Nationals Senator, Fiona Nash, said it’s disappointing that nothing is being done to determine the likely impact of the carbon tax on regional airlines.
Senator Nash today asked department officials at the Rural Affairs and Transport estimates hearing if they were looking at the likely cumulative impacts of the carbon tax on regional aviation when it comes into effect next July.
They replied that no comprehensive review has been done, only that of trends in passenger numbers and airline services.
It’s despite Regional Express (REX) airlines saying the impost on aviation fuel would cost the company $2 million in the first year and that it may have to consider stopping flights to six NSW towns.
Chief operating officer Chris Hine told the Australian newspaper the carbon tax, the removal of the en-route rebate scheme and increased security screening at regional airports would add about $6 million a year in costs.
"I foresee many regional operators without the financial strength and diversification of Rex being forced out of business once these take effect after July 1, 2012. Those surviving will have to cut back on marginal routes to remain in business." (Source: The Australian, 12 July 2011)
Regional Aviation Association of Australia head Paul Tyrrell accused the government taxing an industry that’s unable to afford it.
"The PM claims the carbon tax is aimed at big polluters, but the regional aviation industry contributes about 0.2 per cent of the nation's total carbon emissions." (Source: The Australian, 12 July 2011)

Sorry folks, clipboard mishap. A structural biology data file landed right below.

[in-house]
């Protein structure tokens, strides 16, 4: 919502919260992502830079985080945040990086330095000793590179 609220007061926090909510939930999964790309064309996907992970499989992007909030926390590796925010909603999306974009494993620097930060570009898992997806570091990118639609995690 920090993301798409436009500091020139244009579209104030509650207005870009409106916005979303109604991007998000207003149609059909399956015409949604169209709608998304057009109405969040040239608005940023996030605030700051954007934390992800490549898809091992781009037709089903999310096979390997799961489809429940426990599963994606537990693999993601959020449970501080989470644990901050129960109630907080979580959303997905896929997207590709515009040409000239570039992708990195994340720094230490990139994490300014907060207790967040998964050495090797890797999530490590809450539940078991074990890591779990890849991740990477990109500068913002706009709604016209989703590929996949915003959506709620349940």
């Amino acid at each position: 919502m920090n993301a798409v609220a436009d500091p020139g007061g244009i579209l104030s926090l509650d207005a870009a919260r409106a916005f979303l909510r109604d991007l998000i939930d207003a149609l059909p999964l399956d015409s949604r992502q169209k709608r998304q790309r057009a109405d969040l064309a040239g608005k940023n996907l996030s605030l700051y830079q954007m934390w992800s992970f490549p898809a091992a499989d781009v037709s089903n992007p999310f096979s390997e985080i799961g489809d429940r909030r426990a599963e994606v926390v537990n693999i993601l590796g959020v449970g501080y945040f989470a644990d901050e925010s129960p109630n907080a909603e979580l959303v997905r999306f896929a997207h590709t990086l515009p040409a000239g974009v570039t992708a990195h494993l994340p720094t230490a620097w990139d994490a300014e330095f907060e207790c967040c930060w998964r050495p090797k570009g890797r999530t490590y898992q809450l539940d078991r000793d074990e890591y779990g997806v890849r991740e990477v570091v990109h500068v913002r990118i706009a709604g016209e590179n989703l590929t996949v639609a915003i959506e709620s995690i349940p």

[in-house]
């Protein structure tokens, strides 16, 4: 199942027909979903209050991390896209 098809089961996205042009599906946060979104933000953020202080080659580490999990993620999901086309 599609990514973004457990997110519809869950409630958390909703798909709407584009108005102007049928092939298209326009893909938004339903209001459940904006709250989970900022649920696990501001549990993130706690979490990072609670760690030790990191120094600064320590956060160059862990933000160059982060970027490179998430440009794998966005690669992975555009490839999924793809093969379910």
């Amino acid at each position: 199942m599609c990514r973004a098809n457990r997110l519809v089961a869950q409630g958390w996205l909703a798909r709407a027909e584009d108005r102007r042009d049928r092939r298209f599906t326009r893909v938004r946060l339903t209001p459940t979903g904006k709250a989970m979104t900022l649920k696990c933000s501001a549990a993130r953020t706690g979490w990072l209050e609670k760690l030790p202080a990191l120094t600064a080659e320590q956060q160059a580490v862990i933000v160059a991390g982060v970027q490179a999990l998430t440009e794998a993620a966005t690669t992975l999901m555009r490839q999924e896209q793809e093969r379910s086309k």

Aerial Agriculture Association of Australia executive director Phil Hurst said farmers' certification requirements on engines made it difficult for members to reduce their carbon footprint by switching fuels.
"We are literally between a rock and a hard place. We can't change our behaviour, the government knows that, so that makes this just a tax on aviation." (Source: The Australian, 12 July 2011)
Aviation industry officials also warned emergency and agricultural aviation services would be hard hit by the tax.
“Even the major carriers like Qantas are saying they have no choice but to pass on the cost of the carbon tax to passengers of up to $7 for a return trip. Yet the government insists the cost to airfares will be small,” Senator Nash said.
“The fact is a carbon tax on aviation fuel will increase airfares, affecting domestic and regional tourism.
“Unfortunately, it doesn’t register with this government. If and when it does, it will be too late.”
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